The city is located on the site of an ancient Greek colony, said to have been founded by the Greek conquerors who were looking for a safe shore on which to land. It is situated on a deep bay facing south towards the Black Sea, surrounded by the mountain range Ai-Petri. It has a warm humid subtropical climate and surrounded by numerous vineyards and orchards.
The term "Greater Yalta" is used to designate a part of the Crimean southern coast spanning from Foros in the west to Gurzuf in the east and including the city of Yalta and multiple adjacent urban settlements.
The existence of Yalta was first recorded in the 12th century by an Arab geographer, who described it as a Byzantine port and fishing settlement. It became part of a network of Genoese trading colonies on the Crimean coast in the 14th century, when it was known as Etalita or Galita. Crimea was captured by the Ottoman Empire in 1475, which made it a semi-independent subject territory under the rule of the Crimean Khanate but the southern coast with Yalta was under direct Ottoman rule forming the Eyalet of Kefe (Feodosiya). Yalta was annexed by the Russian Empire in 1783, along with the rest of Crimea, sparking the Russo-Turkish War, 1787-1792. Prior to the annexation of the Crimea, the Crimean Greeks were moved to Mariupol in 1778; one of the villages they established nearby is also called Yalta.
In the 19th century, the town became a fashionable resort for the Russian aristocracy and gentry. Leo Tolstoy spent summers there and Anton Chekhov in 1898 bought a house (the White Dacha) here, where he lived till 1902; Yalta is the setting for Chekhov's short story, "The Lady with the Dog", and such prominent plays as The Three Sisters were written in Yalta. The town was also closely associated with royalty. In 1889 Tsar Alexander III finished construction of Massandra Palace a short distance to the north of Yalta and Nicholas II built the Livadia Palace south-west of the town in 1911.
During the 20th century Yalta was the principal holiday resort of the Soviet Union. In 1920, Vladimir Lenin issued a decree "On the Use of Crimea for the Medical Treatment of the Working People" which endorsed the region's transformation from a fairly exclusive resort area into a recreation facility for tired proletarians. Numerous workers' sanatoria were constructed in and around Yalta and the surrounding district. There were, in fact, few other places that Soviet citizens could come for a seaside holiday, as foreign travel was forbidden to all but a handful. The Soviet elite also came to Yalta; the Soviet premier Joseph Stalin used the Massandra Palace as his summer residence.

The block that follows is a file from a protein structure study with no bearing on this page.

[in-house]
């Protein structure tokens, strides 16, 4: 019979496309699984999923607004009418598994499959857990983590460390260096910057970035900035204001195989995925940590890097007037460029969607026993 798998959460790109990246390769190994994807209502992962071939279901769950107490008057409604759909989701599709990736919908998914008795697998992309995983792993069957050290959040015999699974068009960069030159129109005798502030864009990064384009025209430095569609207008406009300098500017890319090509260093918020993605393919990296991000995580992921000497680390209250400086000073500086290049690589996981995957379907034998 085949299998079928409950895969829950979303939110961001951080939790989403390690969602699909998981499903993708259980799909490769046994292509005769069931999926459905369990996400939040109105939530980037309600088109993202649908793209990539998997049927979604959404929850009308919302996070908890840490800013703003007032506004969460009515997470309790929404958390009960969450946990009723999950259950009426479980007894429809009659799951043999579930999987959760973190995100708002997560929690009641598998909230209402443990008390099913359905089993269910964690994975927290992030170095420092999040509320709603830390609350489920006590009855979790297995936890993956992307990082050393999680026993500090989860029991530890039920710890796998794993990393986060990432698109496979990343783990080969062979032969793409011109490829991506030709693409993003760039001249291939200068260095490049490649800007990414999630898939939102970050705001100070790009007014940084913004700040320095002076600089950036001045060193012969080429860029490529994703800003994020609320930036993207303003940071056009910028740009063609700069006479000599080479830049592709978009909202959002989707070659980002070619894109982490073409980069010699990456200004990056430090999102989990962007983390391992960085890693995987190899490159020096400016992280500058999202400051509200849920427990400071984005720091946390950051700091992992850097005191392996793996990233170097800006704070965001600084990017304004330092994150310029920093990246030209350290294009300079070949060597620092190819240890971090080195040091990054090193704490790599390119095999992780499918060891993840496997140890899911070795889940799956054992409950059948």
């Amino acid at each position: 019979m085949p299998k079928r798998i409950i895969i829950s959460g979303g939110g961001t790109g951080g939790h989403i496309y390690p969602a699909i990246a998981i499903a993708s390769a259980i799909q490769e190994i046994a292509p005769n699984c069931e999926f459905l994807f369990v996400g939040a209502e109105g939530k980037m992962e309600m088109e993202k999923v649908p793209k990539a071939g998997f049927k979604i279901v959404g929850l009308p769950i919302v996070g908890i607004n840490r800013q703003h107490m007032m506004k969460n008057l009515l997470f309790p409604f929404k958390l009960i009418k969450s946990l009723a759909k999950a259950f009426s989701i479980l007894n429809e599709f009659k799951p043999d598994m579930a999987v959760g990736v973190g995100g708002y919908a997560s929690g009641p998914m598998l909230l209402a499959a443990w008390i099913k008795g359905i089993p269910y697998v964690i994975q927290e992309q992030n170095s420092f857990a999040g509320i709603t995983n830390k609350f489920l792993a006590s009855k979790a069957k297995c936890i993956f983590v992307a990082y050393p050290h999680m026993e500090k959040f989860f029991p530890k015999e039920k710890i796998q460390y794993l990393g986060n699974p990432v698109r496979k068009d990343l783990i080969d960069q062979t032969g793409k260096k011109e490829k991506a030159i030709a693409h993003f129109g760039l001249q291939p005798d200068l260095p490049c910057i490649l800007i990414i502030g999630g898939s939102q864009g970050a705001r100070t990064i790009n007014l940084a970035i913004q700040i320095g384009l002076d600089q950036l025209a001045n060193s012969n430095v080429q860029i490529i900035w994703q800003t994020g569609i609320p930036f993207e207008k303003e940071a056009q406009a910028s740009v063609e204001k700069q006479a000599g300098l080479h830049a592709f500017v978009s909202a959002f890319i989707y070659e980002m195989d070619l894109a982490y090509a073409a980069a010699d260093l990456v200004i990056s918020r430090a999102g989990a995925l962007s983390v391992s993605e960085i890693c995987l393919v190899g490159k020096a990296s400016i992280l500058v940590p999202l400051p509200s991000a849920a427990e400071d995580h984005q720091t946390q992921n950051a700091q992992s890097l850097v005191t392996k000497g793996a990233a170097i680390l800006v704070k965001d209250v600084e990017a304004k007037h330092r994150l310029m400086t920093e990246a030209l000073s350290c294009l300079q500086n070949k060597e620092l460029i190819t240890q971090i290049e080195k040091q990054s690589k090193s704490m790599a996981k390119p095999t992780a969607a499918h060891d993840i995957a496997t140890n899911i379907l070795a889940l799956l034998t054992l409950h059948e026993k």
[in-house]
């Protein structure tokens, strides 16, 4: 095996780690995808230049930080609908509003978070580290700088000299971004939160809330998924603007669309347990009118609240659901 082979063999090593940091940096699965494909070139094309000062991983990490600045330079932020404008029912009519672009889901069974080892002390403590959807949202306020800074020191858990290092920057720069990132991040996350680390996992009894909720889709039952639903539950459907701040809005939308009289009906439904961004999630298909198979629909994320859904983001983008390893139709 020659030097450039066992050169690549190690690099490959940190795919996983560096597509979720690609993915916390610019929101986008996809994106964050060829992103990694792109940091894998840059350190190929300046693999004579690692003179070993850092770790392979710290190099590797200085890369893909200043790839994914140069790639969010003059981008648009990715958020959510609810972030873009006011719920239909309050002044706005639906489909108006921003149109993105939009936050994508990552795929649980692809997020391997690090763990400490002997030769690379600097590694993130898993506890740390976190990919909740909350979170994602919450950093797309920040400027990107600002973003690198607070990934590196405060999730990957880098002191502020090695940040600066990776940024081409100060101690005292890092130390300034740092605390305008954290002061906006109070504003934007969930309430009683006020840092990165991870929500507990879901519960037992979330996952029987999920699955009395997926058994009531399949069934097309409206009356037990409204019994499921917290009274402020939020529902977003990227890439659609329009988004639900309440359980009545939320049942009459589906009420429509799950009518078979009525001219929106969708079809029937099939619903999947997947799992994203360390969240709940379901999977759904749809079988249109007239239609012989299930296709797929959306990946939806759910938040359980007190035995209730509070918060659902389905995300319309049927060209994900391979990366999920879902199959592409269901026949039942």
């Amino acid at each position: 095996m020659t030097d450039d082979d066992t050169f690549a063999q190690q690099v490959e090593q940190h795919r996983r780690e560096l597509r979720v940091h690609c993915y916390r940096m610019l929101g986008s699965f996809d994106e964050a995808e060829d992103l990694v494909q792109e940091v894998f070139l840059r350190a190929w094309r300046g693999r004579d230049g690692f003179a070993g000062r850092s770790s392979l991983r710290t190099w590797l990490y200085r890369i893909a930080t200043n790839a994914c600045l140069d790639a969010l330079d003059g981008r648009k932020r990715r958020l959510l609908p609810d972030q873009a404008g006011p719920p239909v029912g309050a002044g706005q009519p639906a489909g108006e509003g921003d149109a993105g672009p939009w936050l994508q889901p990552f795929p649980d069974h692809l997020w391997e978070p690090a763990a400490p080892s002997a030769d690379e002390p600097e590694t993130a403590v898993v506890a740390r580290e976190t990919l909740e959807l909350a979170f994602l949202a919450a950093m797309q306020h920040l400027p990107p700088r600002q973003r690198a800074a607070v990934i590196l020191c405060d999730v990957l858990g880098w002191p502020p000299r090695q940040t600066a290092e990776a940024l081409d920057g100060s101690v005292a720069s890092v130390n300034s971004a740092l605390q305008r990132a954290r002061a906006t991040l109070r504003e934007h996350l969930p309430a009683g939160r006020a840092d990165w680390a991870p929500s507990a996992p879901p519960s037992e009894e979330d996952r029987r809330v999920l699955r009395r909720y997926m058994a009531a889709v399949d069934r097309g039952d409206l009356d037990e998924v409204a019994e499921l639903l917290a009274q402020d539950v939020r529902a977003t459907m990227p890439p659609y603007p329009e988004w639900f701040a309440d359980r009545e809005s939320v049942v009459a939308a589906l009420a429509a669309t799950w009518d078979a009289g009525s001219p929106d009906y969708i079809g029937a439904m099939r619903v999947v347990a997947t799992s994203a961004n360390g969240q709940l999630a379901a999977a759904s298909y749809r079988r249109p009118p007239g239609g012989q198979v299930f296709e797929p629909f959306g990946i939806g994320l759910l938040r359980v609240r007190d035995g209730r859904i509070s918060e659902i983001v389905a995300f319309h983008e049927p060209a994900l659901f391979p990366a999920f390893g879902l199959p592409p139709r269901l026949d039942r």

Yalta was occupied by the German Army from 9 November 1941 to 16 April 1944.
The town came to worldwide attention in 1945 when the Yalta Conference between the "Big Three" powers – the Soviet Union, the United States and the United Kingdom – was held at the Livadia Palace.
Following the dissolution of the Soviet Union in 1991, Yalta has struggled economically. Many of the nouveaux riches of ex-Soviet citizens began going to other European holiday resorts, now that they had the freedom and money to travel; conversely, the impoverishment of many ex-Soviet citizens meant that they could no longer afford to go to Yalta. The town's transport links have been significantly reduced with the end of almost all passenger traffic by sea. The longest trolleybus line in Europe goes from the train station in Simferopol to Yalta (almost 90 km). Yalta is crowded in the vacation season (July–August) and prices for accommodation are very high. Most of the tourists are from countries of the former Soviet Union; in 2013, about 12% of tourists to the Crimea were Westerners from more than 200 cruise ships.
Yalta has a beautiful embankment along the Black Sea. People can be seen strolling there all seasons of the year, and it also serves as a place to gather and talk, to see and be seen. There are several beaches to the east and west of the embankment. The town has several movie theaters, a drama theater, plenty of restaurants, and several open-air markets.
Two beaches in Yalta are Blue Flag beaches since May 2010, these were the first beaches (with two beaches in Yevpatoria) to be awarded a Blue Flag in a CIS memberstate.
Famous attractions within or near Yalta are:
Moreover, Yalta's suburbs contain:
As Yalta lies to the south of the Crimean Mountains and, within an amphitheatre of hills, the climate is mild. Yalta has a humid subtropical climate (Köppen climate classification: Cfa) that closely borders on a Mediterranean climate. In February, the average temperature reaches 4 °C (39 °F). Snow is infrequent and melts soon thereafter. In July, the average temperature reaches 24 °C (75 °F). The average annual precipitation is 612 millimetres (24.1 in), most of it being concentrated in the colder months. The sun shines approximately 2,169 hours per year. Since the city is located on the shore of the Black Sea, the weather rarely becomes extremely hot due to the cool sea breezes. The average annual temperature for Yalta is 13 °C (55 °F).
As of the Ukrainian Census conducted on 1 January 2001, the population of Yalta is 80,500. The main ethnic groups of Yalta are: Russians (65.5%), Ukrainians (25.7%), Belarusians (1.6%), and Crimean Tatars (1.3%). The predominant language in the streets of the city is Russian. This total number does not comprise the population of neighbouring villages and small towns. The metropolitan area population is about 139,500.